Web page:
ConnectionStrings / AppSettings Azure

During my actions to understand Azure webjobs I stumbled upon this nice feature.

A Webjob is deployed with an Azure website. With a Webjob there belongs a dashboard for logging and details on processing. After I deployed my Webjob on this Dashboard I saw errors and warnings. Although my Webjob was running according to the status.

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As the error/warning told, I had to add the Connectionstring to the connectionstrings part on the configure part of an Azure website. That cleared the error/warning.

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First thought was now I have to configure the Connectionstring on two places. Once on the portal and once in the app.config of the Webjob. This is not I would like it. I don’t like a setting configured on two places. But that is not necessary.

In your code you use:
var storageAccount =
       CloudStorageAccount.Parse(
          ConfigurationManager.
              ConnectionStrings[
“AzureWebJobsStorage”].
                  ConnectionString
       );

But the value of the Connectionstrings or App settings are entered on the Configure tab of the Azure Website.

image

And this also works for the App.config of an Azure Webjob.

More information: http://www.asp.net/identity/overview/features-api/best-practices-for-deploying-passwords-and-other-sensitive-data-to-aspnet-and-azure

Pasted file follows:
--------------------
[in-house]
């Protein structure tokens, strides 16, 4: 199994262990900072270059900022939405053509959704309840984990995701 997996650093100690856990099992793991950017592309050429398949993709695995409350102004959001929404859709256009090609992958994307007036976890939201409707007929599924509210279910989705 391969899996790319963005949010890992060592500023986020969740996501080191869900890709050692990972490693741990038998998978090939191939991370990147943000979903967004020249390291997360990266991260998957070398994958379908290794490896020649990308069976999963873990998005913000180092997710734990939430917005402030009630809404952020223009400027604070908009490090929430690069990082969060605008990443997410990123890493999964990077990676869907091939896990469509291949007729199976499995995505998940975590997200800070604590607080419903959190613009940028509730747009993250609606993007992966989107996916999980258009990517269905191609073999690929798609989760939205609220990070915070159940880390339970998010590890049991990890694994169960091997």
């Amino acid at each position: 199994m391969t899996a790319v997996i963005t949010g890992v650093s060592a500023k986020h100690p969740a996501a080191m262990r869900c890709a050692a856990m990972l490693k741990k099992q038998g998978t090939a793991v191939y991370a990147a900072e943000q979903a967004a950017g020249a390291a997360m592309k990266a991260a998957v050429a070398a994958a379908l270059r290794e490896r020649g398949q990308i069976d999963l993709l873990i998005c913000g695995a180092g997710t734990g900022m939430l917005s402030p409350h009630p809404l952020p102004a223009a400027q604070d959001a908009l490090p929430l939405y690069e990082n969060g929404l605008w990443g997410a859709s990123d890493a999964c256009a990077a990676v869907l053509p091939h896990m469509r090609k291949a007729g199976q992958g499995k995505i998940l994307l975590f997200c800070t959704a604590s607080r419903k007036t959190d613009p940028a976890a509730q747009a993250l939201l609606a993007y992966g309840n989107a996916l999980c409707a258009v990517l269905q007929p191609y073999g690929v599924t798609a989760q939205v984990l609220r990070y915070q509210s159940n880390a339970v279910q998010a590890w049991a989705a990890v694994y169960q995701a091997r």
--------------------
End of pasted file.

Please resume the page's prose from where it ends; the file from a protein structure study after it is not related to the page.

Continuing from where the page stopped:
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Microsoft Azure: Linux

During the past Connect(); event in New York Microsoft made clear they love Linux and Open Source. Their .NET framework is now open source which shows this love. But Satya Nadella earlier already stated Microsoft Love Linux.

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In the beginning Azure only exists of Microsoft related products. In fact Azure was only PAAS. Virtual Machines like with Amazon wasn’t possible. There has been something called VM Role but luckily this was replaced very quickly by the real IAAS.

Since the new HTML portal (http://manage.windowsazure.com) IAAS or Virtual Machine belong to Microsoft Cloud landscape. And Linux images belonged to them on day one! Many frowned their eyebrows, the number of images just went up. On the current preview Portal (http://portal.azure.com) the list of Linux images is really big. And I think it is not the end yet. Perhaps in the Marketplace other vendors will sell and service other Linux images. The bigger the demand, the bigger the offering.

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During my daily walk through the Azure portal (Microsoft Azure grows very quick) I saw I could service my own Minecraft server. The only thing you need, a name and 15 minutes. After that you got your own Minecraft server. How cool! This one runs on a Linux image by the way.

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What is your reason not to use Microsoft Azure?